Author: Mary Westley
Part 3 is a about health as a daily choice. We are creatures of habit. What we say, think and do every day is largely based on habit. We say that’s who we are, but really it’s just our habits. Habits are not who we are and can be changed.
It doesn’t work in the bottle.
The doctrine of Ayurveda was compiled by ancient sages, known as Rishis to enable us to live healthily by accepting responsibility for our own wellbeing. Its daily and seasonal routines, dietary habits, therapeutic techniques and myriad of antidotes for imbalance support a healthy and happy life, if you choose to adopt them as a way of life. As Jack, the owner of a local health food shop used to say to me, “it doesn’t work in the bottle“. In this context illness or wellness then becomes the outcome of a conscious choice, every day, rather than an accident or good luck.
Prevention is always better than cure.
The first and primary purpose of Ayurveda therefore is preventative, to support and maintain our day to day health. Secondary is the treatment of ill-health or dis-ease that comes from being out of balance. The reverse of the western allopathic approach to medicine that we see today. In fact, at the Ayurveda Conference I attended in India in December 2015, Dr. Vasant Ladd said” Ayurveda is not a medicine, it is a way of life”. Ayur means life and veda means knowledge or science, so it is the knowledge or science of life.
Illness is Nature’s way of limiting our indulgences.
Ayurveda encourages the enjoyment of life and its pleasures up to the point where it interferes with our health. Indulging ourselves is generally regarded as a right or freedom and done for pleasure…or pain relief. However if we exceed our limits, lose the ability to enjoy life and cause ourselves greater pain, where is the freedom? In today’s world we are discovering one of the Laws of Nature…that our most fundamental limitation is our body and mind’s inability to endure our indulgences, whatever shape or form they may take. Illness is Nature’s way of forcing us to limit our indulgences. It’s a classic case of freedom versus responsibility. Either we restrict our freedom a little bit each day or Nature will come along and restrict it for us for days, weeks, months or even years at a time.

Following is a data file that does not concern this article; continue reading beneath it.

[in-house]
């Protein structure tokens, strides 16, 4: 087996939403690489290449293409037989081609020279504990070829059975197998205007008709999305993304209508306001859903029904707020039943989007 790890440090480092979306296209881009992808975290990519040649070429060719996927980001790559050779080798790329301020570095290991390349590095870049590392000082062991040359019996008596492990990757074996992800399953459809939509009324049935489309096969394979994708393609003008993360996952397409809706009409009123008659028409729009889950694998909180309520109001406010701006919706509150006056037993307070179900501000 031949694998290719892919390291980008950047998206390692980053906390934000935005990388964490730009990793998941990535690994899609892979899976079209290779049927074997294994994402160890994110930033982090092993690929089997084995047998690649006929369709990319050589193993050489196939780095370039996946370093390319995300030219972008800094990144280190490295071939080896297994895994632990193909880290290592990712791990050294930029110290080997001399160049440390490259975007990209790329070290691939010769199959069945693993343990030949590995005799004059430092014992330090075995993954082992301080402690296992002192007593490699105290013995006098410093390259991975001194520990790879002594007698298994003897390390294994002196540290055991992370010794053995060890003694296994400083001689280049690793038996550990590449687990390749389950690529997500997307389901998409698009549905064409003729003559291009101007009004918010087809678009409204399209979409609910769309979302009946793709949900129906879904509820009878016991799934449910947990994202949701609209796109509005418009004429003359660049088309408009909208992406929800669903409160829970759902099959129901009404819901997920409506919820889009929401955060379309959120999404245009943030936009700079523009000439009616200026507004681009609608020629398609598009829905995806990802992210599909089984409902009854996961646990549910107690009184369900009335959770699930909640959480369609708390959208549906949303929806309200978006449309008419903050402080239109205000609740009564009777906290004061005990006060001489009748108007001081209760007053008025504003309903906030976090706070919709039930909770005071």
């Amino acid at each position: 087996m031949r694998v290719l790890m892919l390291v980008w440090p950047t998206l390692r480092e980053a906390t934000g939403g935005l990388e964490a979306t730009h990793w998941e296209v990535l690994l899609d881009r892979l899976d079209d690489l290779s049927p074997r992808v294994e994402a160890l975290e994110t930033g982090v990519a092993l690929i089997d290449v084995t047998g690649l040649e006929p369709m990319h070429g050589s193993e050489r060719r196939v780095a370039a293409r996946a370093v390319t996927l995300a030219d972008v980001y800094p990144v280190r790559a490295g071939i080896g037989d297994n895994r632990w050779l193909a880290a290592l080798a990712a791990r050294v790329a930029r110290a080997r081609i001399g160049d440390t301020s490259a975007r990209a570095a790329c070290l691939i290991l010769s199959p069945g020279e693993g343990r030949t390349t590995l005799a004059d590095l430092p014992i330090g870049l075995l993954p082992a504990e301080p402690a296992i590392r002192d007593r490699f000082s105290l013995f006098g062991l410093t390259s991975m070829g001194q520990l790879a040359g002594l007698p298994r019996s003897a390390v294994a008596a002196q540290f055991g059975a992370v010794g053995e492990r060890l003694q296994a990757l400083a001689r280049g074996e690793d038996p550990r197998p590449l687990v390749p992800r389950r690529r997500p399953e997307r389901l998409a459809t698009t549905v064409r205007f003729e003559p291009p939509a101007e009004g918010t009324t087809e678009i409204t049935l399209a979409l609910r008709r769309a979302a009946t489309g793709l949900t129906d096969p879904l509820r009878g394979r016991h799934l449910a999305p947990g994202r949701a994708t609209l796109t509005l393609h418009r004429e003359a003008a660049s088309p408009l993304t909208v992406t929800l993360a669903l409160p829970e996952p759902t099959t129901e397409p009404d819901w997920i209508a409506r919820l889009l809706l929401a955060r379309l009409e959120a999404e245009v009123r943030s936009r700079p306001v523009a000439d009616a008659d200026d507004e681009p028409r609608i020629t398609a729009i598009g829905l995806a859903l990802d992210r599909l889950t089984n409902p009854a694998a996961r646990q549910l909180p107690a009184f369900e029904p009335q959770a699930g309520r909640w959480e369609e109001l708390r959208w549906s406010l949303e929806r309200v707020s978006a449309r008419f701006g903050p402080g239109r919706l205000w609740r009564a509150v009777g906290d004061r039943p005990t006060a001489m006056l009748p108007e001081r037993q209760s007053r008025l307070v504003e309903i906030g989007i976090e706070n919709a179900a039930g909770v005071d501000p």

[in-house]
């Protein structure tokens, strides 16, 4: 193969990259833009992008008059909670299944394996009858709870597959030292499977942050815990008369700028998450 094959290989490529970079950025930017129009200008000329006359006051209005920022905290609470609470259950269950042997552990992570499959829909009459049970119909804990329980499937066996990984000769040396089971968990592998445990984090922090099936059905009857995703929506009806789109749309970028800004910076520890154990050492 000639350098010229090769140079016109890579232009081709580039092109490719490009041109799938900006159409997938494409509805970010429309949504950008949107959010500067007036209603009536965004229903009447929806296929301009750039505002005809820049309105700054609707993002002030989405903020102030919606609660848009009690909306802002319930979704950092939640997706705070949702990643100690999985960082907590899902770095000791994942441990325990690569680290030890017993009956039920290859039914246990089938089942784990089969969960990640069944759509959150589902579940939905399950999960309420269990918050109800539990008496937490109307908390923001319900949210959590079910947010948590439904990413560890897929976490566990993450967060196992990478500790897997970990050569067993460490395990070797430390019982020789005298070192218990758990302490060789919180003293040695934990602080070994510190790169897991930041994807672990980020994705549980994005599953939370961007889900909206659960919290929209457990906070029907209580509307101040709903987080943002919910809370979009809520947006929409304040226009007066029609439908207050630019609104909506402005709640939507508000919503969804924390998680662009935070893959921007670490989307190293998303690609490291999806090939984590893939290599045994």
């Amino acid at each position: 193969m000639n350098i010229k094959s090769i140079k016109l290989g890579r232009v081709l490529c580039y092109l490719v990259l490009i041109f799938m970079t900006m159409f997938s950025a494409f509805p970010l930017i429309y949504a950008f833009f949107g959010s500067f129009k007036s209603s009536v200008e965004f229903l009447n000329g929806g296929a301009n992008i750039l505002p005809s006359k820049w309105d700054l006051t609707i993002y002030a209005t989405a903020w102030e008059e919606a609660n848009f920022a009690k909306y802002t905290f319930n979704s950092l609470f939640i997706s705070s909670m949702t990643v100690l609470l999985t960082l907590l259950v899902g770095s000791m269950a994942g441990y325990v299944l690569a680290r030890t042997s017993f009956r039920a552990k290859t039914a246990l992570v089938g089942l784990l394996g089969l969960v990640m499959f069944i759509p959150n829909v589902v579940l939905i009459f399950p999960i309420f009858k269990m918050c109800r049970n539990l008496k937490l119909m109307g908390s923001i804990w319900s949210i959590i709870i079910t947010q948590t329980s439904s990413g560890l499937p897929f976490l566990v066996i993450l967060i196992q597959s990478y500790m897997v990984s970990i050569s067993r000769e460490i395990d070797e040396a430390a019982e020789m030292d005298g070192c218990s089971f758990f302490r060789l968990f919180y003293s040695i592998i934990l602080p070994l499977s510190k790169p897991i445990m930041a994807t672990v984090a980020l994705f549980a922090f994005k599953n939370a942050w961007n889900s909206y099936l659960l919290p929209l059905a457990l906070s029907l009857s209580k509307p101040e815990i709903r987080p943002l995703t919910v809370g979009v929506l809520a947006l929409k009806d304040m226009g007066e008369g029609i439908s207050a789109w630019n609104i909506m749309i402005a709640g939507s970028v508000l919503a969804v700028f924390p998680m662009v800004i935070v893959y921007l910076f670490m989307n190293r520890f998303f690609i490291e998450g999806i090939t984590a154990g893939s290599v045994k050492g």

There are many pieces in the puzzle
From an Ayurvedic perspective the path to our optimal health and wellbeing begins with being aware of who we are, and understanding how all levels of our being- Body, Mind and Spirit – influence our state of balance. These different levels can be viewed as pieces of a jigsaw, and as we know, all the pieces are needed to create the whole picture. In the same way approaching our health and wellbeing wholistically in all areas of our life gives us a much greater chance of achieving our own optimal level of health and wellbeing.
Does this mean you have to lead a perfect life to have true health?
Fortunately it doesn’t. Ayurveda is about balance and rhythm rather than perfection and control. In fact the pursuit of perfection can in itself create a state of imbalance – especially for those well-endowed with Pitta. Instead, Ayurveda is for those who are ready to take responsibility for themselves, cultivate awareness of what does and doesn’t support their health and wellbeing, and make diet and lifestyle choices based on that awareness. I tend to suggest people use the 80/20 rule. Making good choices 80%of the time provides a level of resilience to compensate for the 20% indulgence. Enjoy!
Watch out for Part 4: The Ayurvedic disease Process
Your to-do list:
Our 2016 course programme is now available.
Subscribe to receive our latest news and receive a FREE Yoga Nidra audio.
The Power of Sankalpa
A Leap of Faith
Ashram life and what comes after…
The Science of Yoga & Ayurveda